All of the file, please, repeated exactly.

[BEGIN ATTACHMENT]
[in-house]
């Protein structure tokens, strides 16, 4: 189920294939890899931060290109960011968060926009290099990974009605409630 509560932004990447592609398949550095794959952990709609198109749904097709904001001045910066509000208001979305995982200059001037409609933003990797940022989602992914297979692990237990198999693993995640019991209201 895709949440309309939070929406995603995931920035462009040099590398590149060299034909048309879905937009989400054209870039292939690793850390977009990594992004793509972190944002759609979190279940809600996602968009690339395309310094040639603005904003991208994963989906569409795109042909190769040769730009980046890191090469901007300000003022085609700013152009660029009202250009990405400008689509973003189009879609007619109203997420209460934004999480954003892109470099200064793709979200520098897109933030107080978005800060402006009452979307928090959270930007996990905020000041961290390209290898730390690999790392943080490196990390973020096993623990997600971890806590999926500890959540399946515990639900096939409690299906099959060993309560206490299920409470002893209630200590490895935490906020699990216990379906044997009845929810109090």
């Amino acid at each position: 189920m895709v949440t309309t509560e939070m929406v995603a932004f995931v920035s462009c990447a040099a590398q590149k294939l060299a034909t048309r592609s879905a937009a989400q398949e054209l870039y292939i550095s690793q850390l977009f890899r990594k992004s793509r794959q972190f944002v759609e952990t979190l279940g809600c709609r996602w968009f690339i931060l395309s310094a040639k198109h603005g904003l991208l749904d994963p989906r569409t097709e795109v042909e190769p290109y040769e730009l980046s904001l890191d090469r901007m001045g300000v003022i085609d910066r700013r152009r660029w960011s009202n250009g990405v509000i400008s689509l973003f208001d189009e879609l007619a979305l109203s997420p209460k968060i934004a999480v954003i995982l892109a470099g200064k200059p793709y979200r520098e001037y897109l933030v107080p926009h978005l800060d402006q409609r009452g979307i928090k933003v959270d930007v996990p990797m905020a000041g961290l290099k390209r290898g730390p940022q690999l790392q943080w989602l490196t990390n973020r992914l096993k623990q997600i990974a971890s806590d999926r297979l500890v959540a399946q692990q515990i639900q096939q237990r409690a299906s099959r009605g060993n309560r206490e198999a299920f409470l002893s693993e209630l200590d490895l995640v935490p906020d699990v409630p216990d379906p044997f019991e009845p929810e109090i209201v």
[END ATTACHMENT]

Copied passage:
[in-house]
């Protein structure tokens, strides 16, 4: 189920294939890899931060290109960011968060926009290099990974009605409630 509560932004990447592609398949550095794959952990709609198109749904097709904001001045910066509000208001979305995982200059001037409609933003990797940022989602992914297979692990237990198999693993995640019991209201 895709949440309309939070929406995603995931920035462009040099590398590149060299034909048309879905937009989400054209870039292939690793850390977009990594992004793509972190944002759609979190279940809600996602968009690339395309310094040639603005904003991208994963989906569409795109042909190769040769730009980046890191090469901007300000003022085609700013152009660029009202250009990405400008689509973003189009879609007619109203997420209460934004999480954003892109470099200064793709979200520098897109933030107080978005800060402006009452979307928090959270930007996990905020000041961290390209290898730390690999790392943080490196990390973020096993623990997600971890806590999926500890959540399946515990639900096939409690299906099959060993309560206490299920409470002893209630200590490895935490906020699990216990379906044997009845929810109090």
């Amino acid at each position: 189920m895709v949440t309309t509560e939070m929406v995603a932004f995931v920035s462009c990447a040099a590398q590149k294939l060299a034909t048309r592609s879905a937009a989400q398949e054209l870039y292939i550095s690793q850390l977009f890899r990594k992004s793509r794959q972190f944002v759609e952990t979190l279940g809600c709609r996602w968009f690339i931060l395309s310094a040639k198109h603005g904003l991208l749904d994963p989906r569409t097709e795109v042909e190769p290109y040769e730009l980046s904001l890191d090469r901007m001045g300000v003022i085609d910066r700013r152009r660029w960011s009202n250009g990405v509000i400008s689509l973003f208001d189009e879609l007619a979305l109203s997420p209460k968060i934004a999480v954003i995982l892109a470099g200064k200059p793709y979200r520098e001037y897109l933030v107080p926009h978005l800060d402006q409609r009452g979307i928090k933003v959270d930007v996990p990797m905020a000041g961290l290099k390209r290898g730390p940022q690999l790392q943080w989602l490196t990390n973020r992914l096993k623990q997600i990974a971890s806590d999926r297979l500890v959540a399946q692990q515990i639900q096939q237990r409690a299906s099959r009605g060993n309560r206490e198999a299920f409470l002893s693993e209630l200590d490895l995640v935490p906020d699990v409630p216990d379906p044997f019991e009845p929810e109090i209201v």